CT Findings Don't Differentiate COVID-19 Lung Injury from Other Causes of Pneumonia
- This study, the first of its kind, assessed six radiologists' ability to differentiate CT findings in patients previously diagnosed with COVID-19 pneumonia, influenza pneumonia or non-infectious organizing pneumonia (OP)
- Radiologists showed poor diagnostic accuracy when evaluating a sample containing equal percentages of these three types of pneumonia, with average accuracy of 70% for COVID-19 pneumonia and 68% for both influenza pneumonia and OP
- Across all six readers, the average percentage of correct diagnoses was 44% correct for COVID-19, 29% for influenza and 39% for OP
- Between COVID-19 pneumonia and influenza pneumonia, there were significant differences in the frequency of seven individual CT features, but only four individual findings significantly differed between COVID-19 pneumonia and OP
- Radiologists should remain aware of these differences in CT features and the difficulties in distinguishing types of pneumonia, especially COVID-19 pneumonia versus non-infectious OP
The specificity of chest CT for COVID-19 pneumonia is lower than its sensitivity because many other conditions are associated with similar imaging findings. Brent P. Little, MD, assistant program director of the Radiology Residency Program in the Department of Radiology at Massachusetts General Hospital, and colleagues recently became the first to evaluate radiologists' ability to differentiate the organizing pneumonia (OP)-like imaging pattern that occurs in COVID-19 from other causes of OP.
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In the American Journal of Roentgenology, they present findings that may help distinguish COVID-19 from influenza pneumonia, but they say the extent of similarities between COVID-19 pneumonia and OP underscore the difficulties in distinguishing those two diagnoses by imaging alone.
The researchers queried a Mass General imaging database for patients who underwent chest CT and were diagnosed with COVID-19 pneumonia, influenza pneumonia or OP. COVID-19 pneumonia diagnoses were made between March 1 and May 1, 2020; influenza pneumonia and OP were diagnosed between January 1, 2011, and December 31, 2019.
Fifty examinations were selected for each of the three diagnoses. Six thoracic fellowship-trained radiologists reviewed each of the examinations and used a standardized spreadsheet to record the presence or absence of 14 CT features.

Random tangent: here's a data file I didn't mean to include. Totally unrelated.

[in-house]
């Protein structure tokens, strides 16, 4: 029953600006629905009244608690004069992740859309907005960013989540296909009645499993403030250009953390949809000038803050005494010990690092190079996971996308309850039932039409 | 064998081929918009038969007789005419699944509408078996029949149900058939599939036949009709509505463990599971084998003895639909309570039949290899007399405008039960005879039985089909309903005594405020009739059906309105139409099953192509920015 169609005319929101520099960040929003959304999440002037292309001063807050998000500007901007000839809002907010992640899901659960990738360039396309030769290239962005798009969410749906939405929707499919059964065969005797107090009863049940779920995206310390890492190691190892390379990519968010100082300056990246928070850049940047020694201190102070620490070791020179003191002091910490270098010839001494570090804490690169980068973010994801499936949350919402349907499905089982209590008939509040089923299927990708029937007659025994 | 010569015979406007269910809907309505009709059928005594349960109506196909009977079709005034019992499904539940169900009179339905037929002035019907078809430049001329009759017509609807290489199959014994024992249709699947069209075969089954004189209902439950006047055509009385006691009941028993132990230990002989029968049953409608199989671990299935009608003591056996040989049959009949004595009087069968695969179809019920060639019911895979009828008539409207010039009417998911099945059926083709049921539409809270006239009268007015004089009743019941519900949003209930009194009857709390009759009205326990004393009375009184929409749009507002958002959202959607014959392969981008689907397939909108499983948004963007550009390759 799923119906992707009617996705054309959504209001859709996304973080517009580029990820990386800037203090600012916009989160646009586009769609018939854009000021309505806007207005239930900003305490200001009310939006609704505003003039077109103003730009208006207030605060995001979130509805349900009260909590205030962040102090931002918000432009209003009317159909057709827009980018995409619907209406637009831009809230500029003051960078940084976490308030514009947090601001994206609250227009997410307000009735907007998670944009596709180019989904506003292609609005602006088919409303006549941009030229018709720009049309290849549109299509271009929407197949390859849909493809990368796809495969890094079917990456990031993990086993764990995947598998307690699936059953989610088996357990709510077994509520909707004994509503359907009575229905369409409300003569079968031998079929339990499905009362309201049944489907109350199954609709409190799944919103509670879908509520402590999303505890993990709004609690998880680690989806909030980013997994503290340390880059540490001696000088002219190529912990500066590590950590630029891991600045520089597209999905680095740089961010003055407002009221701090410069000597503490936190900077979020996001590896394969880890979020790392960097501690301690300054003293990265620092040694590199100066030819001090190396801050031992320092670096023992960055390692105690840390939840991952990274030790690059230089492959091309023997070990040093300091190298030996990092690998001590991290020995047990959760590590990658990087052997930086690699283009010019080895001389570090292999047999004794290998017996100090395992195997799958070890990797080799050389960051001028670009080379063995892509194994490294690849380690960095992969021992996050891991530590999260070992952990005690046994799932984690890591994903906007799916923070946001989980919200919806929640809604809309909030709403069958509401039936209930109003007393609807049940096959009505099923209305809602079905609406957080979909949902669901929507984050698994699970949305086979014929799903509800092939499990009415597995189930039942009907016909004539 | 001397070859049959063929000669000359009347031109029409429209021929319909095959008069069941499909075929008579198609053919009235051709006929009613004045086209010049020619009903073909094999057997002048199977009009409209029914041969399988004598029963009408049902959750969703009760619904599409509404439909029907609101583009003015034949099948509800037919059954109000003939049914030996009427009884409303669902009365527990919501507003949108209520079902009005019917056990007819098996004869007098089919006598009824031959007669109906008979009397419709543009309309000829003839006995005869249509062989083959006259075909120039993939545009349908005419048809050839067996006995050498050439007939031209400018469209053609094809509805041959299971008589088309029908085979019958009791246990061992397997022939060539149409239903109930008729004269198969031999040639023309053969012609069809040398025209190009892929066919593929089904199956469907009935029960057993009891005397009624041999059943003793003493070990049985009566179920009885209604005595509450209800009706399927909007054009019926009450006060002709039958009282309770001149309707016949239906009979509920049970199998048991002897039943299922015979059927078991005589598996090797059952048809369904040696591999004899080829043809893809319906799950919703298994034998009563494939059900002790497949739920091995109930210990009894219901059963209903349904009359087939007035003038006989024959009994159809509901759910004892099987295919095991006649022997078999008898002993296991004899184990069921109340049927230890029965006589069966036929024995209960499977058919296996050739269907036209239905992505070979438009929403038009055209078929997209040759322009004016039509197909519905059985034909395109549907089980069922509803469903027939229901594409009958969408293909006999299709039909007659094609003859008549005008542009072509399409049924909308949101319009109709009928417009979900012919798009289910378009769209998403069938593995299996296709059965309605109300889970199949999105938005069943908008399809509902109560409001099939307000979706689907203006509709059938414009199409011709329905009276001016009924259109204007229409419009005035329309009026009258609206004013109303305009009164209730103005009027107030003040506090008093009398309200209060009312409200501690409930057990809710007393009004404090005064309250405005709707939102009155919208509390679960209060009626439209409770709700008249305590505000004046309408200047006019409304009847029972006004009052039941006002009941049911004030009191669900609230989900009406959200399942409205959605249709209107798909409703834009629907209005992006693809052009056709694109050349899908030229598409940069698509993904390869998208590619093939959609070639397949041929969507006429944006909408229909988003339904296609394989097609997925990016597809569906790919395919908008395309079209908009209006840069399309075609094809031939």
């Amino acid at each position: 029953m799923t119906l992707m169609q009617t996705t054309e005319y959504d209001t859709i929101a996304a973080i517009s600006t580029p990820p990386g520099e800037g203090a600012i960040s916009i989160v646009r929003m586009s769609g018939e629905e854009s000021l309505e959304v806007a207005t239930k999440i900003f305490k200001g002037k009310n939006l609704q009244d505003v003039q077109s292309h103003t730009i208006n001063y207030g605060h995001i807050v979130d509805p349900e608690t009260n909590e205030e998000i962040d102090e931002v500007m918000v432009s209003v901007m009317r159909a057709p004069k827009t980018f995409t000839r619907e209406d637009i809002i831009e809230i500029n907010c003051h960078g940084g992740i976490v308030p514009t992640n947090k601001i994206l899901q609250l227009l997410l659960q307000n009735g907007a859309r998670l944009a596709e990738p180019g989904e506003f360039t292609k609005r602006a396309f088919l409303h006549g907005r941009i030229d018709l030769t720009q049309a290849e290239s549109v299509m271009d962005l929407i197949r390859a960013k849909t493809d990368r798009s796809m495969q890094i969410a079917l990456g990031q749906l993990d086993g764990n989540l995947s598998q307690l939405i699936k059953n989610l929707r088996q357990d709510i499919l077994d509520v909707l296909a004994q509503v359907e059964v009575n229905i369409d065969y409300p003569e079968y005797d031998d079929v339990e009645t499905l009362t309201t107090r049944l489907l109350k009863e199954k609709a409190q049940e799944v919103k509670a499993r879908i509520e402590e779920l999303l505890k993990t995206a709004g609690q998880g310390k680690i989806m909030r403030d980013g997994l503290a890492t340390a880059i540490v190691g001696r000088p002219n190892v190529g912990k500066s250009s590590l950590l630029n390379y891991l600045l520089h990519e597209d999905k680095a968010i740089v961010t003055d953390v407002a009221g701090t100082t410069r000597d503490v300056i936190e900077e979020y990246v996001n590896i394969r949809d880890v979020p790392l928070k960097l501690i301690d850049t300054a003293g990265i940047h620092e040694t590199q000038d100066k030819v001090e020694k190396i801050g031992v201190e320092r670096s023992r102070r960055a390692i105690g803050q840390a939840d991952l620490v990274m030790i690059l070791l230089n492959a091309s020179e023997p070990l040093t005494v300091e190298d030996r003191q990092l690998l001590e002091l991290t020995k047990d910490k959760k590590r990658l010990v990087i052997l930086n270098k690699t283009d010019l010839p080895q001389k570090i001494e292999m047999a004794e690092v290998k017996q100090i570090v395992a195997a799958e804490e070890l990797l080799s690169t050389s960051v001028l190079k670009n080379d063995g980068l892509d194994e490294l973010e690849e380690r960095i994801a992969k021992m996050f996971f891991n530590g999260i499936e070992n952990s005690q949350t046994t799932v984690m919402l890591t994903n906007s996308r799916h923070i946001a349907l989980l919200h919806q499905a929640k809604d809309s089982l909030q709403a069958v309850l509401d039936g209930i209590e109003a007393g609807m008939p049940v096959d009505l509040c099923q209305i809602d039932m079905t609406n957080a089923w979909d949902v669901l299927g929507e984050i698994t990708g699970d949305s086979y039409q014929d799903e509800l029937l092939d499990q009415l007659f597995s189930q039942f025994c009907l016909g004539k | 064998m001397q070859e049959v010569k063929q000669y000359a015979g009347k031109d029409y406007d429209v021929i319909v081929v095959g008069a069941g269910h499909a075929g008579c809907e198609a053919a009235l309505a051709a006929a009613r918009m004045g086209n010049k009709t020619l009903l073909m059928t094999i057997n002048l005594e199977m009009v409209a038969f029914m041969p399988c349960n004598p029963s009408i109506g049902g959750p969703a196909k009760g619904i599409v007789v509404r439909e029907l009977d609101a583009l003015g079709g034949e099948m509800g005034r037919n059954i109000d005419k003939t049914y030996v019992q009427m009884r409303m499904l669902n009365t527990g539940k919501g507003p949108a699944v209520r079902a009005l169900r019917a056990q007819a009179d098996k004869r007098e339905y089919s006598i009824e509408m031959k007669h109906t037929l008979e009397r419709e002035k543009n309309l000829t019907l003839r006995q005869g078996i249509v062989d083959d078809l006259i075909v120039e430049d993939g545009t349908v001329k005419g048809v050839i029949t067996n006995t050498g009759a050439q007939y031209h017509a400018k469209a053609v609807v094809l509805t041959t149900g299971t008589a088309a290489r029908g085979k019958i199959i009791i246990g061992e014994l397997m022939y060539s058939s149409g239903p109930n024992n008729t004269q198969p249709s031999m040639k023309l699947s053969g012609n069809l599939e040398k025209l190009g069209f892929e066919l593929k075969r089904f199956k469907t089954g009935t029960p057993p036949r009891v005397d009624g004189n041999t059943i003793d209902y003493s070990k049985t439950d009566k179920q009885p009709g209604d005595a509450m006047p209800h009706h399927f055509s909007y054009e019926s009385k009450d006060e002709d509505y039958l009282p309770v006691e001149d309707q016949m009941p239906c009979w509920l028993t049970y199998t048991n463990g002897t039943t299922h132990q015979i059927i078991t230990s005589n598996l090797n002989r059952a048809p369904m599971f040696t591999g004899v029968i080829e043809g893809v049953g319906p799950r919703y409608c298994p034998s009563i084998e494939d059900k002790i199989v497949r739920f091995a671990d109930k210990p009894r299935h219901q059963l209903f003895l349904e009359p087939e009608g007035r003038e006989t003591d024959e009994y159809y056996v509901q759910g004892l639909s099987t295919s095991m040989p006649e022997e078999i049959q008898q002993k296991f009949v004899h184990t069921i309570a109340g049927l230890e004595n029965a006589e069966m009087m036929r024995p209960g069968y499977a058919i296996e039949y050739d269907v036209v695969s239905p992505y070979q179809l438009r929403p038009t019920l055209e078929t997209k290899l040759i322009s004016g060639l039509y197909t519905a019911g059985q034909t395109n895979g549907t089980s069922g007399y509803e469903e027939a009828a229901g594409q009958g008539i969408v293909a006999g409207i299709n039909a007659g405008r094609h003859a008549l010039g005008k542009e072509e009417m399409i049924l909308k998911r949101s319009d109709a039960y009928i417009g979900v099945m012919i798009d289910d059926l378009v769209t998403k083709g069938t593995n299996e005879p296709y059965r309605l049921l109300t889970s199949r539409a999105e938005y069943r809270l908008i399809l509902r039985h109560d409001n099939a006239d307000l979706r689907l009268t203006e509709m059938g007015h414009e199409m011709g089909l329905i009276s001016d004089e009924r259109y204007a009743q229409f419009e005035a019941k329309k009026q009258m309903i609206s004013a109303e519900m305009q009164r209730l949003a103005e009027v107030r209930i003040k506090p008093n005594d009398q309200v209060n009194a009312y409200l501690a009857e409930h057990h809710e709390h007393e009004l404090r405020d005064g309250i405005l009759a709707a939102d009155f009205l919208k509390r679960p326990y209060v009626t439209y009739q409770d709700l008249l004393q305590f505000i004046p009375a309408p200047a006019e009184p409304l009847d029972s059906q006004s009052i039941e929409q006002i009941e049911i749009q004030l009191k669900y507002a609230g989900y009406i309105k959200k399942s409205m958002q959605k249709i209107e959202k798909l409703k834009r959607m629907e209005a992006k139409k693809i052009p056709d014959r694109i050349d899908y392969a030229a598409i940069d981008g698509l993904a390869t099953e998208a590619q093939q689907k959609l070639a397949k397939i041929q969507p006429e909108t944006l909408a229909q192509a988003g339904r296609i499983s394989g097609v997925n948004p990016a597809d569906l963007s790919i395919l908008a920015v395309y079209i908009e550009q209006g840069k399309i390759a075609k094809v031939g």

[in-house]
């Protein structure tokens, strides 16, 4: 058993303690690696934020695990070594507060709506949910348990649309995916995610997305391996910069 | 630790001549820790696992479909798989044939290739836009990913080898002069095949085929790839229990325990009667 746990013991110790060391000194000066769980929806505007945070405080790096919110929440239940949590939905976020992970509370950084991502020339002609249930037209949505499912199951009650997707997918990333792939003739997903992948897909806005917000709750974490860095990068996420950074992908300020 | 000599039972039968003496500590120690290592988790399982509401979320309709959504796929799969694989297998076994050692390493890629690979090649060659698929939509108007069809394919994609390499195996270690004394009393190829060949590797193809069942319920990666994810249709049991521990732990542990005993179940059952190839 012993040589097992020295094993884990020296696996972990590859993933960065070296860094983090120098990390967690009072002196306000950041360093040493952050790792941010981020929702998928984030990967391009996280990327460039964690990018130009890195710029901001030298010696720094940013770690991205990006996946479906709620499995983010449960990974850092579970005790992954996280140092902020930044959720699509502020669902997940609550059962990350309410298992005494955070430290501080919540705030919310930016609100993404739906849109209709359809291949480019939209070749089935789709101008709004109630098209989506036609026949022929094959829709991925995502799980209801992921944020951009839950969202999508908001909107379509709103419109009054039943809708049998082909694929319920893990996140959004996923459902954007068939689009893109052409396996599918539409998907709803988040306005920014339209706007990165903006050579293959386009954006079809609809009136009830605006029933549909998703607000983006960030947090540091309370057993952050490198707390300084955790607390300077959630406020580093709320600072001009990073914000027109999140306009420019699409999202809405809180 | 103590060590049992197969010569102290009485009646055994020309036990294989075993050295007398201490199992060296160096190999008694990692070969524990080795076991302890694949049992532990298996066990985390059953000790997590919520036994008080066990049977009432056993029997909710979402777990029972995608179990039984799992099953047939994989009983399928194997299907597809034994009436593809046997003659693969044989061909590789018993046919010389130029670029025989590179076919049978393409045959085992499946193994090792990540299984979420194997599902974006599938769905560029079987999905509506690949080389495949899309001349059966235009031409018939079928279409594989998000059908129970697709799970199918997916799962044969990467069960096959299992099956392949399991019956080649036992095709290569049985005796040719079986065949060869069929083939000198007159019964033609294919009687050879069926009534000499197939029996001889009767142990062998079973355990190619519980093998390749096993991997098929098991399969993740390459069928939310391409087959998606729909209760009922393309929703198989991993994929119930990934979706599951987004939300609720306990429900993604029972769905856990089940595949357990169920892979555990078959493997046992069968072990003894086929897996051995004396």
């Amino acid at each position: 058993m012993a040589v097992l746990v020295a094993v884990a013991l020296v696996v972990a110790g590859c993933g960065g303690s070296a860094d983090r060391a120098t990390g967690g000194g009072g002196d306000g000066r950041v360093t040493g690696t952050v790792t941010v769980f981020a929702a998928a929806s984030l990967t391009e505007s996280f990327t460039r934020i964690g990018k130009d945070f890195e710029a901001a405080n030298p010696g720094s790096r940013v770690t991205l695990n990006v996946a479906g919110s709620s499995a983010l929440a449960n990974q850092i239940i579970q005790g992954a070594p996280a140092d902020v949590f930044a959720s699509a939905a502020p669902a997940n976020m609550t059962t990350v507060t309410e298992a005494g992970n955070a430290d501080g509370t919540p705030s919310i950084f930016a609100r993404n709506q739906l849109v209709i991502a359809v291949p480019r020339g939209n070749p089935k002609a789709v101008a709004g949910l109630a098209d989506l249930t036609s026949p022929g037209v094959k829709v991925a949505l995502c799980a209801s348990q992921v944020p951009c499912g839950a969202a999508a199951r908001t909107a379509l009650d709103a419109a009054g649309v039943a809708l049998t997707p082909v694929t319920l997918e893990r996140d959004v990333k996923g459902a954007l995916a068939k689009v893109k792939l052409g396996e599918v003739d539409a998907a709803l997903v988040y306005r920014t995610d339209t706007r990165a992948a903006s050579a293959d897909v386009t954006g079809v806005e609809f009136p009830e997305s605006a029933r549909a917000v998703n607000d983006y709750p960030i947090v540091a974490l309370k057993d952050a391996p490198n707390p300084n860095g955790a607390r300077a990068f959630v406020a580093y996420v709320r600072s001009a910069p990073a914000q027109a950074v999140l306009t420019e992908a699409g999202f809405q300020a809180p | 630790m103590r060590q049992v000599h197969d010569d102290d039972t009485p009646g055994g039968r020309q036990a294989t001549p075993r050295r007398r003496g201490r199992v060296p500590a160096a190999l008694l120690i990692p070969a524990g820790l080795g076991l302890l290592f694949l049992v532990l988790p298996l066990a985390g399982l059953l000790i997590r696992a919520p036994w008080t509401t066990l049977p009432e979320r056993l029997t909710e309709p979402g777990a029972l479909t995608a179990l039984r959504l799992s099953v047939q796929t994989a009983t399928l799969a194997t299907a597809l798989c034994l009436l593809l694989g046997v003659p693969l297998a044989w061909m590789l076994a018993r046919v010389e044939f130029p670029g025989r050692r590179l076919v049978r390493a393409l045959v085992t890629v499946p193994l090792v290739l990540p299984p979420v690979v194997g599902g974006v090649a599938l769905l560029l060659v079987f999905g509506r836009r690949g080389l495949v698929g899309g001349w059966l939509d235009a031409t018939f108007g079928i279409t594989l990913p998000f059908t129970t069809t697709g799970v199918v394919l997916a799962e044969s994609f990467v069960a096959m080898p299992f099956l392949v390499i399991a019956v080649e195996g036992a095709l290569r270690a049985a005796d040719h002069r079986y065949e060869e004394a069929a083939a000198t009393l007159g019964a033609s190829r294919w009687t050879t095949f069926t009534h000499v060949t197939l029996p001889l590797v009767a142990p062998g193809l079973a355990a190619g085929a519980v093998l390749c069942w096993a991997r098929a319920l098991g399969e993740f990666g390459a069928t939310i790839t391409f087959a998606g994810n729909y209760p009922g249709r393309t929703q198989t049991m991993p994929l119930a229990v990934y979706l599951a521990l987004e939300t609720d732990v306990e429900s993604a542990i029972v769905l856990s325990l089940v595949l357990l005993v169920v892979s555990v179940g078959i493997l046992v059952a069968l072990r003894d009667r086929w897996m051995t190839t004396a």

COVID-19 vs. Influenza
COVID-19 and influenza differed significantly on seven of the 14 CT features:
- Axial distribution—More commonly peripheral in COVID-19 than influenza (27% vs. 15%); more commonly central and peripheral (55% vs. 34%) in COVID-19 than influenza; more commonly diffuse (31%) in influenza than COVID-19 (7%) (P<0.001)
- Craniocaudal distribution—Lower lobe predominant distribution more common in COVID-19 (35%) than influenza (25%); upper lobe predominant distribution more common in influenza (14%) than COVID-19 (5%) (P=0.03)
- Tree-in-bud nodules—More common in influenza (36%) than COVID-19 (6%) (P<0.001)
- Diffuse ground-glass opacities—More common in influenza (20%) than COVID-19 (7%) (P=0.02)
- Perilobular pattern or peripheral band-like opacities—More common in COVID-19 (42%) than influenza (28%) (P<0.001)
- Reverse halo sign—More common in COVID-19 (34%) than influenza (12%) (P<0.001)
- Bilateral pleural effusions—More common in influenza (38%) than COVID-19 (14%) (P=0.004)
COVID-19 vs. OP
COVID-19 and OP differed significantly on four features:
- Axial distribution—Solely central distribution was more common in OP (20%) than COVID-19 (10%), as was diffuse distribution (21% vs. 7%) (P<0.001)
- Laterality—Unilateral findings were more common in OP (7%) than COVID-19 (1%) (P=0.01)
- Nodules (not tree-in-bud)—More common in OP (53%) than COVID-19 (32%) (P=0.003)
- Tree-in-bud nodules—More common in OP (14%) than COVID-19 (6%) (P=0.03)
Each reader assigned each case to one category from the Radiological Society of North America (RSNA) consensus guidelines for the diagnosis of COVID-19 ("typical," "indeterminate," "atypical" or "negative"):
- 70% of COVID-19 cases were considered "typical" vs. 33% for influenza and 47% for OP
- Among cases assigned a "typical" CT pattern for COVID-19, 47% had previously been diagnosed as COVID-19, 22% as influenza and 31% as OP
Each reader also assigned each case a favored diagnosis from a list of options:
- Across all six readers, the average percentage of correct diagnoses was 44% for COVID-19, 29% for influenza and 39% for OP
- The average diagnostic accuracy of favored diagnoses was 70% for COVID-19 and 68% for both influenza and OP
Guidance for Clinical Practice
The RSNA "typical" category and the presence of a reverse halo sign or perilobular distribution may help distinguish COVID-19 pneumonia from influenza pneumonia. However, the extent of similarities between the CT findings of COVID-19 pneumonia and OP underscore the difficulties in distinguishing these two diagnoses by imaging alone. Physicians should also consider clinical presentation, chronicity of imaging findings and conditions or treatments predisposing to OP, such as connective tissue disease or certain drug therapies.
This may be a particular challenge when patients are receiving chemotherapy, immunotherapy or targeted therapy for cancer, as many of those agents are associated with an OP pattern of lung injury.
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